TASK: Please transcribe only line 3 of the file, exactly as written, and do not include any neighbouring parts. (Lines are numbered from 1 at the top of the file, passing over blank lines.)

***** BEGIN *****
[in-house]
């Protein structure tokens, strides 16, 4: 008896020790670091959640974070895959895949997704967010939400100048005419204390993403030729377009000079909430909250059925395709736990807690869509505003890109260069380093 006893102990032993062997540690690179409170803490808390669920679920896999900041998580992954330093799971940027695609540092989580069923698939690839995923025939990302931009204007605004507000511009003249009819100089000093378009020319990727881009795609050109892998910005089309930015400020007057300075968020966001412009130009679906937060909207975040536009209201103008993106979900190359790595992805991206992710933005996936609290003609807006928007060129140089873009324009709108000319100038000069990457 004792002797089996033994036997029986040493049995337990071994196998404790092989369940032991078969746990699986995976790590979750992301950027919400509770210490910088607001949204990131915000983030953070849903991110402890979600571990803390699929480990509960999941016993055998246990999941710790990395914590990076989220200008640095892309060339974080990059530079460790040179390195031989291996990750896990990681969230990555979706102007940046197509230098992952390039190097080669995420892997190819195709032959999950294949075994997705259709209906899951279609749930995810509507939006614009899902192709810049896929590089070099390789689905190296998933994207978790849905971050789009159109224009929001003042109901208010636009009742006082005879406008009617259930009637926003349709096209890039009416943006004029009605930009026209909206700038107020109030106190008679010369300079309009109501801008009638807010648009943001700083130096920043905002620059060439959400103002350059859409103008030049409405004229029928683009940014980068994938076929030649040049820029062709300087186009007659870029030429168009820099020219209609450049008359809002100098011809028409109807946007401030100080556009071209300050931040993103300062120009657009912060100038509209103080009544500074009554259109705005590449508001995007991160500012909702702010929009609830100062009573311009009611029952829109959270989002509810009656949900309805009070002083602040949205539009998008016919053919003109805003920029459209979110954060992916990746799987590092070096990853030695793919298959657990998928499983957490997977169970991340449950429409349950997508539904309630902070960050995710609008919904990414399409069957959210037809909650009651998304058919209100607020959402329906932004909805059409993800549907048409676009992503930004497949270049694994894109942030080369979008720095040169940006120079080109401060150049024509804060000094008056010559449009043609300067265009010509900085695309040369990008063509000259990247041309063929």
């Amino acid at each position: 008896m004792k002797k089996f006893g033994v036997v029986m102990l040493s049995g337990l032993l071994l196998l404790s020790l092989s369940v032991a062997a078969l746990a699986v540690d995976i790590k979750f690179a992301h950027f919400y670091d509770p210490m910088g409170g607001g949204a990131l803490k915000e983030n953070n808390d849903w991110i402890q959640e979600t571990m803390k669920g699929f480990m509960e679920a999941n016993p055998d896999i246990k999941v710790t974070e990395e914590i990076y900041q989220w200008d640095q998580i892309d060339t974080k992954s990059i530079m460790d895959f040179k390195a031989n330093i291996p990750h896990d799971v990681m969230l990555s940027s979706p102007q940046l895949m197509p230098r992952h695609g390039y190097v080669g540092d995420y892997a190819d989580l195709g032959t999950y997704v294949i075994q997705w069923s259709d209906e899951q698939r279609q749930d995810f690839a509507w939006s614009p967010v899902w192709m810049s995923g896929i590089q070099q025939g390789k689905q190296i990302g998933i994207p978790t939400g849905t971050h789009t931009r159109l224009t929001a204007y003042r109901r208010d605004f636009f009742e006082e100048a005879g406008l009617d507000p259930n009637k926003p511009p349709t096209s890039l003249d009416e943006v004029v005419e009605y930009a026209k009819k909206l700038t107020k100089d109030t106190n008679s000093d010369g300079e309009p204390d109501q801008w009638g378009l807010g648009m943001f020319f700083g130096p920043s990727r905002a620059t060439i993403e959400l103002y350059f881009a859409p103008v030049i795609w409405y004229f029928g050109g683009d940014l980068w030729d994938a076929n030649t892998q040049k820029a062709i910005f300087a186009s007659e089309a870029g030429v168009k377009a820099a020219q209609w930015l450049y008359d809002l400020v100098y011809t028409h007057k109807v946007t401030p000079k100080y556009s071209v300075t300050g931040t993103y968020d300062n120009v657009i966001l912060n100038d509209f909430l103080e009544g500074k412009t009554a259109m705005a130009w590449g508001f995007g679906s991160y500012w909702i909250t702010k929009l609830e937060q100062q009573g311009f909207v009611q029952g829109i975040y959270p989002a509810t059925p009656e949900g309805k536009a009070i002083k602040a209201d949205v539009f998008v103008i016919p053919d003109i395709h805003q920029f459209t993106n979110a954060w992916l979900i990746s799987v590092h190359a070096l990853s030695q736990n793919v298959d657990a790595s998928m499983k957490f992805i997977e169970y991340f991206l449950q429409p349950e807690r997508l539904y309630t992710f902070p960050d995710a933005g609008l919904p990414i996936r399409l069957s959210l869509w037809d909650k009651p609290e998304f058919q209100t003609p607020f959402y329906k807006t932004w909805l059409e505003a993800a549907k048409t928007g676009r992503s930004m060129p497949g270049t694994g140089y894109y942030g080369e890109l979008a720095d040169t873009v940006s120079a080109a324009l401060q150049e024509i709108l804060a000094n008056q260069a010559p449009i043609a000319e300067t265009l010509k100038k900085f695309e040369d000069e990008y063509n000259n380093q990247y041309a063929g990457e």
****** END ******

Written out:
């Amino acid at each position: 008896m004792k002797k089996f006893g033994v036997v029986m102990l040493s049995g337990l032993l071994l196998l404790s020790l092989s369940v032991a062997a078969l746990a699986v540690d995976i790590k979750f690179a992301h950027f919400y670091d509770p210490m910088g409170g607001g949204a990131l803490k915000e983030n953070n808390d849903w991110i402890q959640e979600t571990m803390k669920g699929f480990m509960e679920a999941n016993p055998d896999i246990k999941v710790t974070e990395e914590i990076y900041q989220w200008d640095q998580i892309d060339t974080k992954s990059i530079m460790d895959f040179k390195a031989n330093i291996p990750h896990d799971v990681m969230l990555s940027s979706p102007q940046l895949m197509p230098r992952h695609g390039y190097v080669g540092d995420y892997a190819d989580l195709g032959t999950y997704v294949i075994q997705w069923s259709d209906e899951q698939r279609q749930d995810f690839a509507w939006s614009p967010v899902w192709m810049s995923g896929i590089q070099q025939g390789k689905q190296i990302g998933i994207p978790t939400g849905t971050h789009t931009r159109l224009t929001a204007y003042r109901r208010d605004f636009f009742e006082e100048a005879g406008l009617d507000p259930n009637k926003p511009p349709t096209s890039l003249d009416e943006v004029v005419e009605y930009a026209k009819k909206l700038t107020k100089d109030t106190n008679s000093d010369g300079e309009p204390d109501q801008w009638g378009l807010g648009m943001f020319f700083g130096p920043s990727r905002a620059t060439i993403e959400l103002y350059f881009a859409p103008v030049i795609w409405y004229f029928g050109g683009d940014l980068w030729d994938a076929n030649t892998q040049k820029a062709i910005f300087a186009s007659e089309a870029g030429v168009k377009a820099a020219q209609w930015l450049y008359d809002l400020v100098y011809t028409h007057k109807v946007t401030p000079k100080y556009s071209v300075t300050g931040t993103y968020d300062n120009v657009i966001l912060n100038d509209f909430l103080e009544g500074k412009t009554a259109m705005a130009w590449g508001f995007g679906s991160y500012w909702i909250t702010k929009l609830e937060q100062q009573g311009f909207v009611q029952g829109i975040y959270p989002a509810t059925p009656e949900g309805k536009a009070i002083k602040a209201d949205v539009f998008v103008i016919p053919d003109i395709h805003q920029f459209t993106n979110a954060w992916l979900i990746s799987v590092h190359a070096l990853s030695q736990n793919v298959d657990a790595s998928m499983k957490f992805i997977e169970y991340f991206l449950q429409p349950e807690r997508l539904y309630t992710f902070p960050d995710a933005g609008l919904p990414i996936r399409l069957s959210l869509w037809d909650k009651p609290e998304f058919q209100t003609p607020f959402y329906k807006t932004w909805l059409e505003a993800a549907k048409t928007g676009r992503s930004m060129p497949g270049t694994g140089y894109y942030g080369e890109l979008a720095d040169t873009v940006s120079a080109a324009l401060q150049e024509i709108l804060a000094n008056q260069a010559p449009i043609a000319e300067t265009l010509k100038k900085f695309e040369d000069e990008y063509n000259n380093q990247y041309a063929g990457e």